JuristenZeitung, Issue 2 (2017): Two More Articles on the Effects of Brexit
The current issue of the JuristenZeitung features two articles dealing with the effects of Brexit on private and economic law, including private international law.
The first article, authored by Matthias Lehmann, University of Bonn, and Dirk Zetzsche, University of Liechtenstein, discusses the various options to bring about Brexit and analyses their consequences for the law of contractual and non-contractual obligations (including choice of law), corporate law, insolvency law and procedural law (Die Auswirkungen des Brexit auf das Zivil- und Wirtschaftsrecht, pp. 62-71).
The second article, authored by myself, sheds light on the effects Brexit will have on London as a place for settling international legal disputes (Die Wahl englischen Rechts und englischer Gerichte nach dem Brexit. Zur Zukunft des Justizstandorts England, pp. 72-82). It shows that Brexit creates substantial uncertainty (1) as regards the enforcement of English choice of law and English choice of forum clauses and (2) as regards the recognition and enforcement of English judgments abroad. Unless the UK and the EU agree on the continued application of the Rome I Regulation, the Rome II Regulation and the (recast) Brussels I Regulation (or enter into a new treaty designed to enhance judicial cooperation in civil matters), Brexit will, therefore, make it less attractive to settle international disputes in London.
Both articles can be downloaded here and here (behind pay wall, unfortunately).
I am sorry to be a party-pooper, but Brexit, in whatever form it takes, will have no effect on “the enforcement of English choice of law” clauses. Post-Brexit, EU states will remain obliged to recognize and enforce these clauses in exactly the same way as they are pre-Brexit. Art. 2 of the Rome I Regulation (593/2008) makes it clear that “[a]ny law specified by this Regulation shall be applied whether or not it is the law of a Member State”, and Art. 3 provides that “[a] contract shall be governed by the law chosen by the parties”. One can safely assume (without the need for the Commission to incur the expense of a major academic risk assessment) that UK courts will continue to give effect to English choice of law clauses. The rest of the world will carry on as before. Equally, there is no requirement or necessity for the UK and the EU “to agree on the continued application of the Rome I Regulation, [and], the Rome II Regulation”. Neither instrument requires reciprocity . If it sees fit, the UK is free to incorporate the essential provisions of both instruments into domestic law, suitably modified to take account of the new realities, without the need to get the approval of any third party. It seems to me that the suggestion that without a specific UK-EU agreement on these applicable law instruments it “make[s] it less attractive to settle international disputes in London” is misplaced, and frankly is best put in that large box marked “wishful thinking”.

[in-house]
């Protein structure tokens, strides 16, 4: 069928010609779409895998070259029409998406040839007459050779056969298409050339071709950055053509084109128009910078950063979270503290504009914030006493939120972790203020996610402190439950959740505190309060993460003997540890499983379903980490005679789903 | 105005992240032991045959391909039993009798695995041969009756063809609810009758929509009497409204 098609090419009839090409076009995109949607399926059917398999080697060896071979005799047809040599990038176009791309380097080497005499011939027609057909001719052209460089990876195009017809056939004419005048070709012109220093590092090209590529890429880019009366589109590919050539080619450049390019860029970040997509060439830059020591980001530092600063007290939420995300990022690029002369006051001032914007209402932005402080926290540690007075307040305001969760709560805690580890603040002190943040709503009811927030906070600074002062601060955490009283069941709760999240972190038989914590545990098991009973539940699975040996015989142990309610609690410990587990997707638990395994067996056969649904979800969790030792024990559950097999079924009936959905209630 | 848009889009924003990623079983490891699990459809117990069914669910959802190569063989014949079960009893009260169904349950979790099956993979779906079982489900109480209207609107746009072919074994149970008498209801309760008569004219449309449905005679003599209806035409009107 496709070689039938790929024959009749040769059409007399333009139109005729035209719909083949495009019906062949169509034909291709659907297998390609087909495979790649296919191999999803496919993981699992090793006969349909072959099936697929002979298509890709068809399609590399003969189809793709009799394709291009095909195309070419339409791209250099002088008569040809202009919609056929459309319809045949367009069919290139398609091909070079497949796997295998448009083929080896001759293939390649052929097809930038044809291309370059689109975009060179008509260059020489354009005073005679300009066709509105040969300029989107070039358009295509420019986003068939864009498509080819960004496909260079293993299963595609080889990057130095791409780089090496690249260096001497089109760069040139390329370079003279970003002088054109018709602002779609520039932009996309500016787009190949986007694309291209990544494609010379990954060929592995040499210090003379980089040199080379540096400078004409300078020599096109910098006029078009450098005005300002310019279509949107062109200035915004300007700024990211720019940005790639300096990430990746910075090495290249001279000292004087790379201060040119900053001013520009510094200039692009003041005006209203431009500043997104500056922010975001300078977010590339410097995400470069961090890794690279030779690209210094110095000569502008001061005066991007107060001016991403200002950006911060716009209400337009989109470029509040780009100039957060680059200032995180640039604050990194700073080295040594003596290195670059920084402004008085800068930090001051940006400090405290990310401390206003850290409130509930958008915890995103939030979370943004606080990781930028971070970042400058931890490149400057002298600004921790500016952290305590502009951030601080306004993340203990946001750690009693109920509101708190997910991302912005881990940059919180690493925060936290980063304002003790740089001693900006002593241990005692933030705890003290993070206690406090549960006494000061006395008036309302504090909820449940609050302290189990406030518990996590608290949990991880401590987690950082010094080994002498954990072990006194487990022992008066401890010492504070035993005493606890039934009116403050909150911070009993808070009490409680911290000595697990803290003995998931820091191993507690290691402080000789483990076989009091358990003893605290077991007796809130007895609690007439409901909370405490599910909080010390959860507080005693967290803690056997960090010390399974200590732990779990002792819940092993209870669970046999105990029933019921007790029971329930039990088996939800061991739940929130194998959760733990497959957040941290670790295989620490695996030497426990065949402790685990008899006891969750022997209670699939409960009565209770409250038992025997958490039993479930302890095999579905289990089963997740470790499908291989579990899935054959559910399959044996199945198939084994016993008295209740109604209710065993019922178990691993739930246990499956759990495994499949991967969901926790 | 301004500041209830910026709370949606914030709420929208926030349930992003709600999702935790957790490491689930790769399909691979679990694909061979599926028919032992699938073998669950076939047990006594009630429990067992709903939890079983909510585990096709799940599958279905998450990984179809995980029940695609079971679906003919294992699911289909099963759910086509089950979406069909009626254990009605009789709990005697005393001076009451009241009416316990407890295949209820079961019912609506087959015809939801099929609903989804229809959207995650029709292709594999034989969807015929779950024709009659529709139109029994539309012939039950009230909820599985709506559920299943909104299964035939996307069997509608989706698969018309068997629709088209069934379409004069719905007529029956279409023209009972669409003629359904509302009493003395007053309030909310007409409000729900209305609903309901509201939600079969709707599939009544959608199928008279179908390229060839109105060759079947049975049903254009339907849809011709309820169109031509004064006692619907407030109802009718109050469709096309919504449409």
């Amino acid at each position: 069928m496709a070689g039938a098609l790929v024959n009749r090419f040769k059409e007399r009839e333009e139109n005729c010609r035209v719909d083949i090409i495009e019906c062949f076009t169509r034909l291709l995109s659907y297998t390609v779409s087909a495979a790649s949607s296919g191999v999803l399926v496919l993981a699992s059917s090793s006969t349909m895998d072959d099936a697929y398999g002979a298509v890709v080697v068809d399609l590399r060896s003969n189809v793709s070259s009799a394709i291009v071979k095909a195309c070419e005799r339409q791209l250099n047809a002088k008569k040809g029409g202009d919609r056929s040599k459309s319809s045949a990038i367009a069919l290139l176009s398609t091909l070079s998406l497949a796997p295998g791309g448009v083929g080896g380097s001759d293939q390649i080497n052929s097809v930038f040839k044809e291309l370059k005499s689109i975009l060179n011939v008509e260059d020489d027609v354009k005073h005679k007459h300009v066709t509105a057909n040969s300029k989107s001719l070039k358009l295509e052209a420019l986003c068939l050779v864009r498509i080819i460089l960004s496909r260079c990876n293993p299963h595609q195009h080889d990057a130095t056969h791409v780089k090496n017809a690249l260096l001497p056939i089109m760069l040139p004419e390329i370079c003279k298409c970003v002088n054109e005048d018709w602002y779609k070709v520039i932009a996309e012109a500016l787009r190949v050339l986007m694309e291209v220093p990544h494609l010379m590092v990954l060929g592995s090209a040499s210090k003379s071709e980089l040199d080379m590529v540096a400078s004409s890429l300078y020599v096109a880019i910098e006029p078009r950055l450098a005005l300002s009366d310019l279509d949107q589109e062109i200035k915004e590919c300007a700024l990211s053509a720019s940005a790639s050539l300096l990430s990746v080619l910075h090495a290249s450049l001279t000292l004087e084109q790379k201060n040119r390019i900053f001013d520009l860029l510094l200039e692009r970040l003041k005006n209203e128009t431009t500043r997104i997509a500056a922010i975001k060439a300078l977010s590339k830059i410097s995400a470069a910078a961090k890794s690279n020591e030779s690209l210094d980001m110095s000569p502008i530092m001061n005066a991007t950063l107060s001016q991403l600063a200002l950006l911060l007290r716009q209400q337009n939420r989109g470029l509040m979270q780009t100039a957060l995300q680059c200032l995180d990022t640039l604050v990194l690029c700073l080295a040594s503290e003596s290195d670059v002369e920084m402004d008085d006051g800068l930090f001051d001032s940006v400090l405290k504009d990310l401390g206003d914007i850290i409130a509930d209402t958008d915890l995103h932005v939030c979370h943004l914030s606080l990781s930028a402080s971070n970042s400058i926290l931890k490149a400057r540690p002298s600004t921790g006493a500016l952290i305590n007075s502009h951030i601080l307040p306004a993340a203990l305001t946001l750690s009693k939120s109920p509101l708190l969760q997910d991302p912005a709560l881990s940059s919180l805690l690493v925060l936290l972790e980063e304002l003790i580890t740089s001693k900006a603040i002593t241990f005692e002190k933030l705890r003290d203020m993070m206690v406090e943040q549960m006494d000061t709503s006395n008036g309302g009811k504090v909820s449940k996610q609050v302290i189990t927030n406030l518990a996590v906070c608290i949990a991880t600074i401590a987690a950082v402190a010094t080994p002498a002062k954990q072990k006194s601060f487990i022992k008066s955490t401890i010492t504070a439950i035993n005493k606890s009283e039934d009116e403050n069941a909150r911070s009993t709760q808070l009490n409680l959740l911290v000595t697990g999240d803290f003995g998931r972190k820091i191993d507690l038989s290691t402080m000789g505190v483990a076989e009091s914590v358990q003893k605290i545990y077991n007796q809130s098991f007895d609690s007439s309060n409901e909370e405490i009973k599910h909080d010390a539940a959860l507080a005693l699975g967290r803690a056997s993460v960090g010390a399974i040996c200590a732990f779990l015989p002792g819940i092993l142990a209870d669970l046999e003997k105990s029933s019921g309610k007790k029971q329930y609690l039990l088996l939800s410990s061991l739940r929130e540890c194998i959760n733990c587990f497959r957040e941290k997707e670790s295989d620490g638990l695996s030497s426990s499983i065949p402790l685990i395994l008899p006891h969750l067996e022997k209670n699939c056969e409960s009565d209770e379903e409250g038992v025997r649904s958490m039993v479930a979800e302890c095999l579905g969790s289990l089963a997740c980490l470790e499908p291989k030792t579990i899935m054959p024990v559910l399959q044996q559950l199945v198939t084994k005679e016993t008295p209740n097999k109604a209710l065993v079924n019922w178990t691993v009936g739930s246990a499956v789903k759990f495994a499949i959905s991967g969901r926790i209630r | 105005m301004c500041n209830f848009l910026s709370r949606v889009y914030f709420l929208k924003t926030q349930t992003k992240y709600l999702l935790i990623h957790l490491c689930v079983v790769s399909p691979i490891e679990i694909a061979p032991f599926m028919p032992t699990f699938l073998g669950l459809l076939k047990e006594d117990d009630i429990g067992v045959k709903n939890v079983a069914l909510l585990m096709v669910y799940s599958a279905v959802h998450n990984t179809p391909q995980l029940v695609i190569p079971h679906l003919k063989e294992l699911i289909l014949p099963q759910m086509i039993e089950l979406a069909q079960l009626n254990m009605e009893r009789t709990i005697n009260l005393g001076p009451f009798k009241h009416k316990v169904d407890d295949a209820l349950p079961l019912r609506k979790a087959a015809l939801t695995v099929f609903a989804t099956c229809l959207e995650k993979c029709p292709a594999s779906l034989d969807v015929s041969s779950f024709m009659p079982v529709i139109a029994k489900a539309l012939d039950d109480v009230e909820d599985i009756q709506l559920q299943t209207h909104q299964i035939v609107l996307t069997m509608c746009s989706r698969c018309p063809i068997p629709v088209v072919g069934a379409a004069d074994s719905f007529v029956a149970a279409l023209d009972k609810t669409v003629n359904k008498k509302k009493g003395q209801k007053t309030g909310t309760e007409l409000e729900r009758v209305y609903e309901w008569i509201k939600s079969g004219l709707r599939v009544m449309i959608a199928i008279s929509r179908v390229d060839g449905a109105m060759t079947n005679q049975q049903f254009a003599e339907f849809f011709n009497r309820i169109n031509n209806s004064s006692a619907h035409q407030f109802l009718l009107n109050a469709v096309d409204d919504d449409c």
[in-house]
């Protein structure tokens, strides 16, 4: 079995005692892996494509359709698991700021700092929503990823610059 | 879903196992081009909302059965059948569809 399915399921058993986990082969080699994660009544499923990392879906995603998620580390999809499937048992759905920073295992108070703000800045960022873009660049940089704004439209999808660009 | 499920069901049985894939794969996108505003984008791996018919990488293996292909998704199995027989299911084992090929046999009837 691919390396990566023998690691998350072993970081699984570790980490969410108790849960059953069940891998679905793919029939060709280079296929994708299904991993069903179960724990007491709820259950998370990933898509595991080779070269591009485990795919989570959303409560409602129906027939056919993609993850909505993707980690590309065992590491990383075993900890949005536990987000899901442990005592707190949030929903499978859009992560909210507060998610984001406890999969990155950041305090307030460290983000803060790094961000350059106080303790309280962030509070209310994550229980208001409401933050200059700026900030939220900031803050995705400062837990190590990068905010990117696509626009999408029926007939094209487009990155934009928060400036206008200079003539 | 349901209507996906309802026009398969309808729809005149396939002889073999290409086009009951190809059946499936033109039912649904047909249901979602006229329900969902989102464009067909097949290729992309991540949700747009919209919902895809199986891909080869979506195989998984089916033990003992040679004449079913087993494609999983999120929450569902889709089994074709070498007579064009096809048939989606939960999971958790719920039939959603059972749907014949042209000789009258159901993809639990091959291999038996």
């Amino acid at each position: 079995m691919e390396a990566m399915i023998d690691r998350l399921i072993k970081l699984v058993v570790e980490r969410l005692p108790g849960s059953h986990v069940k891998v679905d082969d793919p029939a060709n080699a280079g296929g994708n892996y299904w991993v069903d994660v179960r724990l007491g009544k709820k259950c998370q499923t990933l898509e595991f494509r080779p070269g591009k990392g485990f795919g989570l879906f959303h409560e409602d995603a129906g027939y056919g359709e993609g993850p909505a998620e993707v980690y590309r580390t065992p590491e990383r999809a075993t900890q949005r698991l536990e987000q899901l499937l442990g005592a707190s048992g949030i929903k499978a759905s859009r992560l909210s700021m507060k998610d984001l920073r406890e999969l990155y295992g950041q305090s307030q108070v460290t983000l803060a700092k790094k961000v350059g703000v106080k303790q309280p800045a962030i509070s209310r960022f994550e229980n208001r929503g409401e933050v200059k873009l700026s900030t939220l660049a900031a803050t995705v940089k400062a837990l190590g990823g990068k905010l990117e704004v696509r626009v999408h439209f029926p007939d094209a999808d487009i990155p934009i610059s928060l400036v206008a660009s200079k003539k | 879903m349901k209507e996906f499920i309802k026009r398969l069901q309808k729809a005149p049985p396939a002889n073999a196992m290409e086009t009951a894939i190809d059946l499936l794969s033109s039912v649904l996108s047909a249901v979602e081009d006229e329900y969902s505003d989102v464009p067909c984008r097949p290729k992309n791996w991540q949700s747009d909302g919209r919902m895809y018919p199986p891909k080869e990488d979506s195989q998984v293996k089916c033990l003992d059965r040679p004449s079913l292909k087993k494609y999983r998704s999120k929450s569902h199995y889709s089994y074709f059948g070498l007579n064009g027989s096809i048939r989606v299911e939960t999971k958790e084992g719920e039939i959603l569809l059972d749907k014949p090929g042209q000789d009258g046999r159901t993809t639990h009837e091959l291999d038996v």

It appears comprehensible to me that Brexit will have no major effect on the enforcement of choice of law clauses. However, I am not sure whether it is accurate to state that there will be no effect whatsoever in that regard. At least English courts will treat choice of law clauses post-brexit pursuant to domestic private international law which may at least a bit more restrictive than the Rome Regulations (e.g. as regards choice of law in relation to non-contractual obligations).
It is from my point of view an entirely different matter however whether Brexit may render London less attractive as the place to settle international disputes. On the one hand, and in particular if the Brussels Convention 1968 will not (which is apparently controversial) provide a safety net, recognition and enforcement of English court judgments in EU member states may become considerably more time and money consuming. In addition, it would appear that an attempted derogation of the international jurisdiction of courts based in the EU by means of an exclusive jurisdiction clause in favour of English courts would not fall in the ambit of Art. 25 Brussels Ia Regulation. Hence, each EU member state may determine in accordance with its own domestic jurisdiction rules whether to accept the derogation of the international jurisdiction of its courts in favour of English courts.